I enjoy taking “in progress” photographs of my art as I’m making it, and sometimes I’m very good about stopping for a few minutes to take a quick photo. At other times I get completely engrossed in the art and neglect the documentation.
I’m learning that, like with most things, there’s an art to capturing a comprehensive view of art work in progress.
In my last post I shared the outline drawing I had started and planned to paint in.
As you can see, the painting is now finished. I had fully intended to take in progress photos but didn’t get around to it until the painting was finished. Oh well.
I started another painting immediately after finishing the last one, and before I had a chance to photograph the outline, I already started painting it in. Oh well again.
My intention is to photograph this at a few more stages before the final, but we’ll see what happens.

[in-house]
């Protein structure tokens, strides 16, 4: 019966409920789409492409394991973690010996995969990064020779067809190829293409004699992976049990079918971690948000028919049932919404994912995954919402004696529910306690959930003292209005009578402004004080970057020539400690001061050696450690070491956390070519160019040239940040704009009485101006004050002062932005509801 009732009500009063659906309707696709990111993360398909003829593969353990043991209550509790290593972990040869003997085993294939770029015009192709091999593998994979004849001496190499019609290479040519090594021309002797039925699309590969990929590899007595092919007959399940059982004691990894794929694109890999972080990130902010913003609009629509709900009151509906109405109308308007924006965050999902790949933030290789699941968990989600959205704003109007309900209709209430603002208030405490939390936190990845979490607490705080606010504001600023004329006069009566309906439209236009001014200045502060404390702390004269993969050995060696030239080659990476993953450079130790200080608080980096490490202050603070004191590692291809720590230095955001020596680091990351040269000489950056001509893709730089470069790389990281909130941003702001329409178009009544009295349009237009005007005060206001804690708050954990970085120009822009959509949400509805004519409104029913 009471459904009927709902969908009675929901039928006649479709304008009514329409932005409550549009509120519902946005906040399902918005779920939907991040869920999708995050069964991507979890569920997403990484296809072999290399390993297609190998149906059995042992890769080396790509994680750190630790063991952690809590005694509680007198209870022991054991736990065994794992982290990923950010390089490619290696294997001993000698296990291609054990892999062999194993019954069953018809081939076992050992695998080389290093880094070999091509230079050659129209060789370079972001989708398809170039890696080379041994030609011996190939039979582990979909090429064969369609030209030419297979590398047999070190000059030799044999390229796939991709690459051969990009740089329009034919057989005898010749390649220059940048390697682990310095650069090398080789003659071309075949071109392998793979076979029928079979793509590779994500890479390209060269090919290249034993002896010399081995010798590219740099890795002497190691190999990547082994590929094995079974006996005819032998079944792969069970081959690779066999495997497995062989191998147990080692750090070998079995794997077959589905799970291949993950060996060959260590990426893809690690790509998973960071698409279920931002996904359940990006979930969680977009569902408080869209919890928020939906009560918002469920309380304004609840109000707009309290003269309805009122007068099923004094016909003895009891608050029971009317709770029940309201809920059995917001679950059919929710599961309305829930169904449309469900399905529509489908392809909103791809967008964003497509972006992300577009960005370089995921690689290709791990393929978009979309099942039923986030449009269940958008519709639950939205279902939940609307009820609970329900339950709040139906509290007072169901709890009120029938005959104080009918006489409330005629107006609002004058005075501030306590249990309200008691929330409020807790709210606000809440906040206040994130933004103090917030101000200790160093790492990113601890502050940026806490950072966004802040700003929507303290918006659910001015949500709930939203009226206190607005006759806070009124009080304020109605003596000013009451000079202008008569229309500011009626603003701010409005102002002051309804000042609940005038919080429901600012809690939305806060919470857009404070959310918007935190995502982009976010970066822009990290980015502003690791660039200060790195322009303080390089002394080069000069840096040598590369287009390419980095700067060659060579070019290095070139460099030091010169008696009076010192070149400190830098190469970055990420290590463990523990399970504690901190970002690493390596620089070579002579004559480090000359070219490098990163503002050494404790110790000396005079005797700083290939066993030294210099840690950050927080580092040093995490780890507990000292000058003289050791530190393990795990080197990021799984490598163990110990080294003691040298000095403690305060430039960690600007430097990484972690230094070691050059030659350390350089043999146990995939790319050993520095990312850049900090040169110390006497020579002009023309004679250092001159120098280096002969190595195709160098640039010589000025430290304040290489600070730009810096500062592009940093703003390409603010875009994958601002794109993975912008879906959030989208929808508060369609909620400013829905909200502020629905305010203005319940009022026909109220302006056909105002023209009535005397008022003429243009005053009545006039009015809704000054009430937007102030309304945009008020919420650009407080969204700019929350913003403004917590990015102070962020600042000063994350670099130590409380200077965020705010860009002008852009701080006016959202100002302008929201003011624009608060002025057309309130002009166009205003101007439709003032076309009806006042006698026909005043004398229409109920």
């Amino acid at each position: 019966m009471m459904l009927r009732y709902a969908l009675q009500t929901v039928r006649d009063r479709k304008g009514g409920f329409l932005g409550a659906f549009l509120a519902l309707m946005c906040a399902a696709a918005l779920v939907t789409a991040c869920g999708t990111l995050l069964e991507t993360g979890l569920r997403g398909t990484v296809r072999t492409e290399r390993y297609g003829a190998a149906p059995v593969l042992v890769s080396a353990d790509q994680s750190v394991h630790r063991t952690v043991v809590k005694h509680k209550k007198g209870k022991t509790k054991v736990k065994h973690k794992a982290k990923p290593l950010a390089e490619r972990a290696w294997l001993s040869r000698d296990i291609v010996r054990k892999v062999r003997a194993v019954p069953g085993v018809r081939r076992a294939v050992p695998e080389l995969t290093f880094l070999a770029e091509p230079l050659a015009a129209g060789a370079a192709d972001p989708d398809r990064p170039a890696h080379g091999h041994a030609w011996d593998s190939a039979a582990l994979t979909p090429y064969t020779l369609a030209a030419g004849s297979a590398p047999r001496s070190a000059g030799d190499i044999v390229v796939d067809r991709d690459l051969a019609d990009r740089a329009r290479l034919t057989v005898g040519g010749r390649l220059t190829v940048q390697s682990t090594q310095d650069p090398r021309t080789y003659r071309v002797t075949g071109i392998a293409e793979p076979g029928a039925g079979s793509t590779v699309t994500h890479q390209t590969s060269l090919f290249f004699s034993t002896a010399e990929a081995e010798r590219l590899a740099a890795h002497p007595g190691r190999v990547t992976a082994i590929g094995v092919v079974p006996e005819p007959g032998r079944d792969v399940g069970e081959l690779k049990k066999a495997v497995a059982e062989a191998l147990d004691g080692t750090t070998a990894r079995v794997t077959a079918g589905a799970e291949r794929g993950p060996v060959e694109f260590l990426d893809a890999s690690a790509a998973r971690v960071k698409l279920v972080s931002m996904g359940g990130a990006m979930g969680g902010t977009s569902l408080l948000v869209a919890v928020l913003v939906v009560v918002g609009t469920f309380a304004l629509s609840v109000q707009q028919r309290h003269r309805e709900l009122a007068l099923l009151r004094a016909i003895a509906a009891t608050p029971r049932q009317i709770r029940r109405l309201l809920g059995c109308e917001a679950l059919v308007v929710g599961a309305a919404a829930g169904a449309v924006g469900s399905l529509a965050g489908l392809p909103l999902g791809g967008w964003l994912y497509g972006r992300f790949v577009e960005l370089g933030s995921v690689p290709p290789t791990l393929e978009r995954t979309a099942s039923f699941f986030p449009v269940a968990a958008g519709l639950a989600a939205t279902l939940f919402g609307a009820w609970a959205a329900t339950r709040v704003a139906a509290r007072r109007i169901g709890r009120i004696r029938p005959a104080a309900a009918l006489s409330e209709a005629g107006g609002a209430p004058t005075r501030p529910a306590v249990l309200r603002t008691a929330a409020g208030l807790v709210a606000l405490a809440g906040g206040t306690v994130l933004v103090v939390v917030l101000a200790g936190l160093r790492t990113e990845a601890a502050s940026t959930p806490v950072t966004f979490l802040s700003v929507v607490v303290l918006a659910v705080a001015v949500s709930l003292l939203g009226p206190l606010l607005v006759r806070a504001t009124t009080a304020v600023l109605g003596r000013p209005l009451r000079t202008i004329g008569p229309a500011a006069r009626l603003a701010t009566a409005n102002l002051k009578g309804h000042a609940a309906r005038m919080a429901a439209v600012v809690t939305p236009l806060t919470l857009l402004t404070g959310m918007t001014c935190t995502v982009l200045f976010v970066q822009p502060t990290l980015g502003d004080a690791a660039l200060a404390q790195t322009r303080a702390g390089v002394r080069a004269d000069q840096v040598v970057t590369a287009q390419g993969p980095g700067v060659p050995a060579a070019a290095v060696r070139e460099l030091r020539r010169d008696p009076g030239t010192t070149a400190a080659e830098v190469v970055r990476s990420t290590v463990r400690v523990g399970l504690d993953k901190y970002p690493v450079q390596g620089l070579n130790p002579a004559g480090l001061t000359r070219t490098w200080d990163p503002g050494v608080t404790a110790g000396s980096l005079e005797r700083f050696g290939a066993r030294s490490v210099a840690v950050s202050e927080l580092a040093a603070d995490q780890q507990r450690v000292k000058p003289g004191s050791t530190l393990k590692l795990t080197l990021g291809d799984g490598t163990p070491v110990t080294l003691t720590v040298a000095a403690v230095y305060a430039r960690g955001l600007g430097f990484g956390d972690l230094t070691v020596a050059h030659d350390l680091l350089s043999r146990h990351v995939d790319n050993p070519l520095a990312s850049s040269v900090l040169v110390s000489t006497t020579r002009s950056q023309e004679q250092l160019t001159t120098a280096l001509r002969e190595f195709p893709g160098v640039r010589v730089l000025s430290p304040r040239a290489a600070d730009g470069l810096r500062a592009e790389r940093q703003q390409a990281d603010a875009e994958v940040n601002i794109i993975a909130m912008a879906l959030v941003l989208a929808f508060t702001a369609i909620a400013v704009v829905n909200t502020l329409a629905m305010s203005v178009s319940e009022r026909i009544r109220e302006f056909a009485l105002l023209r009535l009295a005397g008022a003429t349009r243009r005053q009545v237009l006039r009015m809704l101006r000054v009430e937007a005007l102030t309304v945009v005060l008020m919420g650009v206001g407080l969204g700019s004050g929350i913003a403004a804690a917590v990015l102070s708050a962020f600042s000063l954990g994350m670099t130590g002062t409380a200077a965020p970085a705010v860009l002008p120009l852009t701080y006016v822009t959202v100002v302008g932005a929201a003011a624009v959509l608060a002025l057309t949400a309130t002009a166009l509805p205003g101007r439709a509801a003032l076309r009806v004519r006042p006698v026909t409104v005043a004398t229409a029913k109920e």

I realize that I have to be focused on my goal before I start painting. If I’m going to stop at intervals to take photos, I really should have my camera out and a photo area cleaned up and ready before I sit down to paint. Otherwise the effort of doing so while I’m already painting usually feels like too much of a bother. I’ll try this out to see if it will yield more step by step photographs. Wish me luck!
Another thing I realized while painting the pinks and reds, is that I think I’m trying to use watercolor more like gouache. I really laid it on thick, trying to get bright, vibrant hues, and I know that traditionally watercolor is intended to soak into the paper more. Maybe I just still have a lot to learn, or maybe I should stop painting on bristol, but I don’t necessarily mind the way I’ve painting. I like the texture of the thicker paint, but I wonder if there’s a more economical way to achieve similar results.
I haven’t used acrylics in a while, and even when I did it was for color studies in college, so maybe I should unearth them, try them out again, and see if they will fit the bill.